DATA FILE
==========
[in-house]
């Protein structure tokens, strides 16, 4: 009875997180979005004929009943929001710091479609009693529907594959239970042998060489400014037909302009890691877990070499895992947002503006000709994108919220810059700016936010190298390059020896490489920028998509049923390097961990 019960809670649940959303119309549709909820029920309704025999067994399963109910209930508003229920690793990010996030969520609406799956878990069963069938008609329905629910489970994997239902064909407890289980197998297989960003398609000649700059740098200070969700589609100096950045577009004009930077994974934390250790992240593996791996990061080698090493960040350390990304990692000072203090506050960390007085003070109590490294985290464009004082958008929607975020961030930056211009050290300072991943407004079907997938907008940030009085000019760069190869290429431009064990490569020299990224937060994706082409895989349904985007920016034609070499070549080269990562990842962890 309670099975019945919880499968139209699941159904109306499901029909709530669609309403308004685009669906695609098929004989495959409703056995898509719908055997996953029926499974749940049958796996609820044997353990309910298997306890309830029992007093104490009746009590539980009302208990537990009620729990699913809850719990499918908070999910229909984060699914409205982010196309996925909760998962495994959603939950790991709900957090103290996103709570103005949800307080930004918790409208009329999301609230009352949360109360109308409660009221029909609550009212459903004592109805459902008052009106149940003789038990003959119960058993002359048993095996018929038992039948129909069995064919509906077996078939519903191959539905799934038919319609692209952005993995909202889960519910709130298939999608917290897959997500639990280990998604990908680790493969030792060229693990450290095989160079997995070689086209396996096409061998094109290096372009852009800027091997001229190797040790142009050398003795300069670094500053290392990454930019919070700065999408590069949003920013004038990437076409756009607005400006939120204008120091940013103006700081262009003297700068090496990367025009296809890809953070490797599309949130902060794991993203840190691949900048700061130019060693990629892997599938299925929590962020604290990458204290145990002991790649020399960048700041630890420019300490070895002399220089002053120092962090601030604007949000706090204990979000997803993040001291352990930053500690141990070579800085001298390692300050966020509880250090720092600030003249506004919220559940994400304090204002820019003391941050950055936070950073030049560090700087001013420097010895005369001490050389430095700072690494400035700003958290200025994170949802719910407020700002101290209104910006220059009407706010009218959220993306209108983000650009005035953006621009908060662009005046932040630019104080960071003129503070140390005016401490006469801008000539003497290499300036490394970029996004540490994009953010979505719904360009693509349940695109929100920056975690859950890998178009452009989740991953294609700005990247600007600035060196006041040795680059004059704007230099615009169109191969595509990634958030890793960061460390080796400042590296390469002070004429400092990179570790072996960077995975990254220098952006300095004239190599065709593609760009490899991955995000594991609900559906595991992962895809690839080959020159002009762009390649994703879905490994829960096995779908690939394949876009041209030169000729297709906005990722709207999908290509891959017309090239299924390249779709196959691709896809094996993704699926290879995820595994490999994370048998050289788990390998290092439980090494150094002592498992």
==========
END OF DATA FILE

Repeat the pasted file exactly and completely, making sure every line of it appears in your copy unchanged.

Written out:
[in-house]
């Protein structure tokens, strides 16, 4: 009875997180979005004929009943929001710091479609009693529907594959239970042998060489400014037909302009890691877990070499895992947002503006000709994108919220810059700016936010190298390059020896490489920028998509049923390097961990 019960809670649940959303119309549709909820029920309704025999067994399963109910209930508003229920690793990010996030969520609406799956878990069963069938008609329905629910489970994997239902064909407890289980197998297989960003398609000649700059740098200070969700589609100096950045577009004009930077994974934390250790992240593996791996990061080698090493960040350390990304990692000072203090506050960390007085003070109590490294985290464009004082958008929607975020961030930056211009050290300072991943407004079907997938907008940030009085000019760069190869290429431009064990490569020299990224937060994706082409895989349904985007920016034609070499070549080269990562990842962890 309670099975019945919880499968139209699941159904109306499901029909709530669609309403308004685009669906695609098929004989495959409703056995898509719908055997996953029926499974749940049958796996609820044997353990309910298997306890309830029992007093104490009746009590539980009302208990537990009620729990699913809850719990499918908070999910229909984060699914409205982010196309996925909760998962495994959603939950790991709900957090103290996103709570103005949800307080930004918790409208009329999301609230009352949360109360109308409660009221029909609550009212459903004592109805459902008052009106149940003789038990003959119960058993002359048993095996018929038992039948129909069995064919509906077996078939519903191959539905799934038919319609692209952005993995909202889960519910709130298939999608917290897959997500639990280990998604990908680790493969030792060229693990450290095989160079997995070689086209396996096409061998094109290096372009852009800027091997001229190797040790142009050398003795300069670094500053290392990454930019919070700065999408590069949003920013004038990437076409756009607005400006939120204008120091940013103006700081262009003297700068090496990367025009296809890809953070490797599309949130902060794991993203840190691949900048700061130019060693990629892997599938299925929590962020604290990458204290145990002991790649020399960048700041630890420019300490070895002399220089002053120092962090601030604007949000706090204990979000997803993040001291352990930053500690141990070579800085001298390692300050966020509880250090720092600030003249506004919220559940994400304090204002820019003391941050950055936070950073030049560090700087001013420097010895005369001490050389430095700072690494400035700003958290200025994170949802719910407020700002101290209104910006220059009407706010009218959220993306209108983000650009005035953006621009908060662009005046932040630019104080960071003129503070140390005016401490006469801008000539003497290499300036490394970029996004540490994009953010979505719904360009693509349940695109929100920056975690859950890998178009452009989740991953294609700005990247600007600035060196006041040795680059004059704007230099615009169109191969595509990634958030890793960061460390080796400042590296390469002070004429400092990179570790072996960077995975990254220098952006300095004239190599065709593609760009490899991955995000594991609900559906595991992962895809690839080959020159002009762009390649994703879905490994829960096995779908690939394949876009041209030169000729297709906005990722709207999908290509891959017309090239299924390249779709196959691709896809094996993704699926290879995820595994490999994370048998050289788990390998290092439980090494150094002592498992």